Maori women key to NZ economic growth
More From Women’s Affairs Lianne Dalziel……
Maori women have played a significant role in New Zealand’s strong economic growth in recent years, entering the workforce in record numbers and helping lift productivity, Minister for Women’s Affairs Lianne Dalziel says.
“Women have been a driving force in the renaissance of Maori language, art, culture and commercial endeavour. It was Maori women who set up the Kohanga Reo, Kura Kaupapa and Matua WhÃ¢ngai programmes and who have taken an increasing and vital role in iwi authorities, Maori trust boards, urban Maori authorities, and businesses,” Lianne Dalziel told delegates at the annual
Maori Women’s Welfare League (MWWL) conference at Turangawaewae today.
Lianne Dalziel, who is also Commerce Minister and Minister for Small Business, said research showed that a high proportion of Maori women go into business for the opportunities it offers, rather than just out of necessity. Maori were almost twice as likely as the general population to expect to launch a new business in the next three years, she said.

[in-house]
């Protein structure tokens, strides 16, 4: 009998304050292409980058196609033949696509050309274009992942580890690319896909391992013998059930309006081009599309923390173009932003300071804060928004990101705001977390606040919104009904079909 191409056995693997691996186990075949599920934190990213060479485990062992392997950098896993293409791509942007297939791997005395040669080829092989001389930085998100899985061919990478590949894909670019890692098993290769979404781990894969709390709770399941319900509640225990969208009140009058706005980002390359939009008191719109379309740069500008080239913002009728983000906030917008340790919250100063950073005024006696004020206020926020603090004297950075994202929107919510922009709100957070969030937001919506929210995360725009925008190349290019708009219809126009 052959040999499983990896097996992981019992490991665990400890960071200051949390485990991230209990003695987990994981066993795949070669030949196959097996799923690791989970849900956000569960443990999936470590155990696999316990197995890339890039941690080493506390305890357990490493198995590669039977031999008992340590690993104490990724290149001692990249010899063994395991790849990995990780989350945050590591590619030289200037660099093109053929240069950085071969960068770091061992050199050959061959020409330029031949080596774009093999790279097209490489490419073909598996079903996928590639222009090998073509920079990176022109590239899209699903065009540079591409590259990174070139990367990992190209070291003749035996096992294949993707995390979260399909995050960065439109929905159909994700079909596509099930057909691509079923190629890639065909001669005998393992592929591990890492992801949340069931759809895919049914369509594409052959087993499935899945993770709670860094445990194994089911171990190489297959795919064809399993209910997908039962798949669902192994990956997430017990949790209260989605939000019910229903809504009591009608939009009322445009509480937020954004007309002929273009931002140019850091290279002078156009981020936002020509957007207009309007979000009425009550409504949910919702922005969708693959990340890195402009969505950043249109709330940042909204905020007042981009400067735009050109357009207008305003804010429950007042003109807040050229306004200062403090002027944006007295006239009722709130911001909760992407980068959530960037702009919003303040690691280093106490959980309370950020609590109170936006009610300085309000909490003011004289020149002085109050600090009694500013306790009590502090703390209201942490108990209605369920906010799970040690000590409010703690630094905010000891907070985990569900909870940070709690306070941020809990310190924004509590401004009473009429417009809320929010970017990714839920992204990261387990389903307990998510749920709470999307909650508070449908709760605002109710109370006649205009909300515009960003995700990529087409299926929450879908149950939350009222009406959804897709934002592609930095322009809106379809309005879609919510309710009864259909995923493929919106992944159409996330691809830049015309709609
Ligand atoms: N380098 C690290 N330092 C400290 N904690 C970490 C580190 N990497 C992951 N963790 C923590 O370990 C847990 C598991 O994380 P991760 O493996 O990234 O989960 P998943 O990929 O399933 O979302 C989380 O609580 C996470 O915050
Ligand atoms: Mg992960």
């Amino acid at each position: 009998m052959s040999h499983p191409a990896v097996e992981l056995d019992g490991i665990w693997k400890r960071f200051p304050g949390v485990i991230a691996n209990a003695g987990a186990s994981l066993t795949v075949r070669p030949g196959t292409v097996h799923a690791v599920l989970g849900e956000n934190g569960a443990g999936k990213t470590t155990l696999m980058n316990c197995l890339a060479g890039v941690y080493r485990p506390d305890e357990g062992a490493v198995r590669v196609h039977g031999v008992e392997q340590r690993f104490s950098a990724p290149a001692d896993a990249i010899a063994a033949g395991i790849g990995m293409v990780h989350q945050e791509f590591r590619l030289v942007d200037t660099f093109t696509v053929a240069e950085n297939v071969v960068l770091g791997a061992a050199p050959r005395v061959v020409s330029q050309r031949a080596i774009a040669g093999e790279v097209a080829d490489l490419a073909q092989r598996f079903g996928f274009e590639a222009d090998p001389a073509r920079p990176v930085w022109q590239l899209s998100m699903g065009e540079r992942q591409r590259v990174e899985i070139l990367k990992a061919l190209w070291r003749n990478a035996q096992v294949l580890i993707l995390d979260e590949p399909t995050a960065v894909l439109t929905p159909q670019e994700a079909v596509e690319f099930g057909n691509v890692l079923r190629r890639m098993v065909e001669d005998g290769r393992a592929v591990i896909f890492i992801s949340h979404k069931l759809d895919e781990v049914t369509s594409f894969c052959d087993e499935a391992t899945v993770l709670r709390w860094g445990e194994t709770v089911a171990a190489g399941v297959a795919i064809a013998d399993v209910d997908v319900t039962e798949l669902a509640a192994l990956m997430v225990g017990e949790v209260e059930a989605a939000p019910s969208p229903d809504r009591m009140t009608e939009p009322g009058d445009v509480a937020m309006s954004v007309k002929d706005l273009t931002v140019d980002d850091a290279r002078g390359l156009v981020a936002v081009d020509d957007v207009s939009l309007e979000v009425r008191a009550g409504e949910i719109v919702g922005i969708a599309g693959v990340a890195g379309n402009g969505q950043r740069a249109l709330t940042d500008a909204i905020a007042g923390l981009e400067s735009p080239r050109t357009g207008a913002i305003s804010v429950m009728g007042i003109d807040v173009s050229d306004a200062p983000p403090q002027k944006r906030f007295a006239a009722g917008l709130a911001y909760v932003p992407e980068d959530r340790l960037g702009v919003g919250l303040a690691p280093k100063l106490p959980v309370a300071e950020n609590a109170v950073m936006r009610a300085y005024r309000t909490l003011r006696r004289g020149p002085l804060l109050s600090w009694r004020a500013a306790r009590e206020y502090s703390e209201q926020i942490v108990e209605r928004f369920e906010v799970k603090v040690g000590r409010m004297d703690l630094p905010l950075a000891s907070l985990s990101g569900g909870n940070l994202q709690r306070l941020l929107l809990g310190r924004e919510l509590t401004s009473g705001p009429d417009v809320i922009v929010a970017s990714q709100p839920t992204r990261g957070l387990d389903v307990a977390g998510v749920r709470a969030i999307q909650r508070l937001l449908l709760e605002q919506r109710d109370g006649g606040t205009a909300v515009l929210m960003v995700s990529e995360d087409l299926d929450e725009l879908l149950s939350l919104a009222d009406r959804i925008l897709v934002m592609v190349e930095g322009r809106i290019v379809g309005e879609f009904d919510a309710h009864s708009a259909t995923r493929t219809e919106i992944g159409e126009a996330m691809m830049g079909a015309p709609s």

“Maori were ranked very highly for business optimism, for the use of the latest technology and for expectations of job creation.
“This supports my strong impression that there are legions of confident, talented Maori women out there who are prepared to ta ke risks to realise their vision. I doubt there has been a better time to be young, talented, female and Maori.”
Between 1994 and 2004 the number of Maori women in the labour force grew 41 percent, from 68,000 to 96,000 and since 1991 Maori female self-employment has increased at double the rate of that of Maori men. In the same period the unemployment rate for Maori women was nearly halved, from 19 per cent to 10 per cent, and has since fallen further – to under nine per cent. But there is still some way to go, she said.
“It’s good that Maori women’s unemployment has fallen so much, but it is still well above that of both non-Maori women and non-Maori and Maori men.”
The government hoped to see more Maori women unlocking their talents and making use of opportunities such as those afforded by the Modern Apprenticeship Scheme, backed by additional funding over four years of more than $34 million announced in the last Budget, Lianne Dalziel said.